Finally, Mr. Trudeau has laid out a powerful case that we need to stimulate our economy and to do so in a way that helps grow our middle class (a key to economic growth) and helps our middle class get more of the benefits of a growing economy. I suspect one of the first major pieces of legislation will be the promised tax relief for those in the middle income tax brackets — a tangible measure that will help millions of Canadians.
There are lots of important things the new Prime Minister needs to do and wants to do. But none are more important than the commitment he fulfills by changing the way our government operates. That, and the tonic of a change at the top will go a long a way to helping the country and its new government succeed in the coming months.
The federal/provincial relationships will certainly be something we will watch especially since Ontario Premier Wynne campaigned so aggressively for Mr. Trudeau. How this will play out will be interesting. Marit brings up a good point about the Premier losing her "foil" with Mr. Harper gone. She will absolutely need to stick up for the province and not be seen as a junior minister in Mr. Trudeau's cabinet.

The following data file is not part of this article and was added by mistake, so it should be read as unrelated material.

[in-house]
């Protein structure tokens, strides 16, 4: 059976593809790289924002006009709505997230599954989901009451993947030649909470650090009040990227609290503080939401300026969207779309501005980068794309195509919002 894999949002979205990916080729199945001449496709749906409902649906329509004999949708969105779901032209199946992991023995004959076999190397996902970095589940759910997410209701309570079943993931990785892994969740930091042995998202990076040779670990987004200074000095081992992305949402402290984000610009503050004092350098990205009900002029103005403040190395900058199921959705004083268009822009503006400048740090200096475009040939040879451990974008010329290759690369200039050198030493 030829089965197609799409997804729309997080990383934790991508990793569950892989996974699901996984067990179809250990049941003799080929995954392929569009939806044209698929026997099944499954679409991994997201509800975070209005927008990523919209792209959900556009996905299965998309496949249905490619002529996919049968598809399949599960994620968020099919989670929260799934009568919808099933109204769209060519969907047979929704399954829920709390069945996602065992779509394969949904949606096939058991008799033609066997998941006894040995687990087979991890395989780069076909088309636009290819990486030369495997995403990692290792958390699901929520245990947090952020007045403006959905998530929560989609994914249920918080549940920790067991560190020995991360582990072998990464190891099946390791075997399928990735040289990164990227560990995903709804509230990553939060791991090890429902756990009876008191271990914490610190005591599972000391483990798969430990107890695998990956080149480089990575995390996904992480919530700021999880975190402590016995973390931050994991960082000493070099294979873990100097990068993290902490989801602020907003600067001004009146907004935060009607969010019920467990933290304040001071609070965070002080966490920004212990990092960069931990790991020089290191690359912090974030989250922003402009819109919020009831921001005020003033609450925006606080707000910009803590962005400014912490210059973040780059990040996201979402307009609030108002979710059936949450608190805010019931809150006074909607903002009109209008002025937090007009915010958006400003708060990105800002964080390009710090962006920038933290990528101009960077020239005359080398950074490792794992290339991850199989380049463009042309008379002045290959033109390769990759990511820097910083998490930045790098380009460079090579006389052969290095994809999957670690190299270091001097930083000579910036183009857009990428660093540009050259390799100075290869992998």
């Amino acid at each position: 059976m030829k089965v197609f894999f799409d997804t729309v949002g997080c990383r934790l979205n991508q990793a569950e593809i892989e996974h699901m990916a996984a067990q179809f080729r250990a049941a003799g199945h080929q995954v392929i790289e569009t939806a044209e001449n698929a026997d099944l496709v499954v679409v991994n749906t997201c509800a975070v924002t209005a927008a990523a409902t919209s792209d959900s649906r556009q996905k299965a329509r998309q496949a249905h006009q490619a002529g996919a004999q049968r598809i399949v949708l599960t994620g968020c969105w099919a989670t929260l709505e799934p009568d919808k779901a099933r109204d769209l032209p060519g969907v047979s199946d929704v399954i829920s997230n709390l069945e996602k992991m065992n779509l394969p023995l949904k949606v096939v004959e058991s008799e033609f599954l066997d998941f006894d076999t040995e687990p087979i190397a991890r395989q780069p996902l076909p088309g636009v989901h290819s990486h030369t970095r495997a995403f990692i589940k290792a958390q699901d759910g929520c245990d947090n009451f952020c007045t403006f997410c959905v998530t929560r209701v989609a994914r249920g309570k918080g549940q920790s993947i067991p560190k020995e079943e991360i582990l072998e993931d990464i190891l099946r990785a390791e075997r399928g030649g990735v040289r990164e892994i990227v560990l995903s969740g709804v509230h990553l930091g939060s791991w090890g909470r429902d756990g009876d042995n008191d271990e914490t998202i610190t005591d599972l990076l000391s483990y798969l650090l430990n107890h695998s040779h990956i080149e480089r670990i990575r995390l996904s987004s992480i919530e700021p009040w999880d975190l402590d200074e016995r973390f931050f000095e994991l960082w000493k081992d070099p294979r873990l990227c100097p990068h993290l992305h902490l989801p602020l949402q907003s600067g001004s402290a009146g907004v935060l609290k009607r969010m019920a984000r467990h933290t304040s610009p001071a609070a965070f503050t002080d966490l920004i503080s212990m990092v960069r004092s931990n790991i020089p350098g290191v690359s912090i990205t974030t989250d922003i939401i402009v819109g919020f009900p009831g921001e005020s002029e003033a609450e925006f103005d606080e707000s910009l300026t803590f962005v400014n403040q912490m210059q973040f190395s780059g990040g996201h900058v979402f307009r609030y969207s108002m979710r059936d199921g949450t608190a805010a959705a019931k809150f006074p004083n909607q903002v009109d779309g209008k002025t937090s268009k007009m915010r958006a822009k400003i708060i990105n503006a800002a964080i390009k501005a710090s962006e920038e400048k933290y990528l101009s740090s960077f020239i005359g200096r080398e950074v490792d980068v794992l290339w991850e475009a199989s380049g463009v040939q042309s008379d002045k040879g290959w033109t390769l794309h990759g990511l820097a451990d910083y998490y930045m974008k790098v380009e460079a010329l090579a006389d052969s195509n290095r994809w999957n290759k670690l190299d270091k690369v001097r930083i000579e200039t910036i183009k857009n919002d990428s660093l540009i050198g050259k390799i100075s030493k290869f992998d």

That said, we all agree that Mr. Trudeau's first move to invite the Premiers to Paris sends a message, but whether having a cozy relationship with the Premiers pays off will depend on when they face re-election in their respective jurisdictions and the approval rating of the federal government at that time. Having a relationship is a good thing as long as jurisdictional powers and responsibilities are respected and not used for political gain at the expense of good public policy.
After the swearing in of cabinet and of the PM-designate, and after the deserved glow of the election win starts to fade, all eyes will be on the Throne Speech. Mr. Trudeau has no shortage of campaign promises from which to choose his priorities, but he must choose wisely since that will set the "tone" which is most important to voters. The Syrian refugee issue (bringing in 25,000 by January) and the Trans Pacific Partnership trade deal, (on which we really didn't get a sense of Mr. Trudeau's position during the campaign) both need to be addressed, As well there is ISIS: the changing of our military scope will need clarifying.
All this and with an eye on our economy — tax hikes/cuts, infrastructure spending, renegotiating the provincial healthcare accords: all are priorities, but when and how much, we'll soon find out.